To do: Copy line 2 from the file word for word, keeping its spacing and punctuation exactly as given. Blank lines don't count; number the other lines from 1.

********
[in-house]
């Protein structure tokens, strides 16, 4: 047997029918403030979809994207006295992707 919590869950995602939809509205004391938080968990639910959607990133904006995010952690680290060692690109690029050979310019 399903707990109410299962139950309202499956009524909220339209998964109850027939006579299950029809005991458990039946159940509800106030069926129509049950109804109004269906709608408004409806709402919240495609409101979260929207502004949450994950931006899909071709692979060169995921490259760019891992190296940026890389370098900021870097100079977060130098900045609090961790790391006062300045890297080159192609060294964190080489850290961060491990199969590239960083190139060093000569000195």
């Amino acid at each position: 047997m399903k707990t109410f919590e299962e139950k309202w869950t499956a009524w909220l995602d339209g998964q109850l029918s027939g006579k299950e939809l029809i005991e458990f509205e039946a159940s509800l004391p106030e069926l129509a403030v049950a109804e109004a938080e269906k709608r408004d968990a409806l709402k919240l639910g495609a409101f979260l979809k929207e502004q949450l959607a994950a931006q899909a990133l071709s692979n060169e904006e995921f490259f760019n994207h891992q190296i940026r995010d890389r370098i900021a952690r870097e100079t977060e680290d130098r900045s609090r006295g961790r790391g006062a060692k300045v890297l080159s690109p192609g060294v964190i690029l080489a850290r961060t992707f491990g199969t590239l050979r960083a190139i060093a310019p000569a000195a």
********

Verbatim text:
């Protein structure tokens, strides 16, 4: 047997029918403030979809994207006295992707 919590869950995602939809509205004391938080968990639910959607990133904006995010952690680290060692690109690029050979310019 399903707990109410299962139950309202499956009524909220339209998964109850027939006579299950029809005991458990039946159940509800106030069926129509049950109804109004269906709608408004409806709402919240495609409101979260929207502004949450994950931006899909071709692979060169995921490259760019891992190296940026890389370098900021870097100079977060130098900045609090961790790391006062300045890297080159192609060294964190080489850290961060491990199969590239960083190139060093000569000195």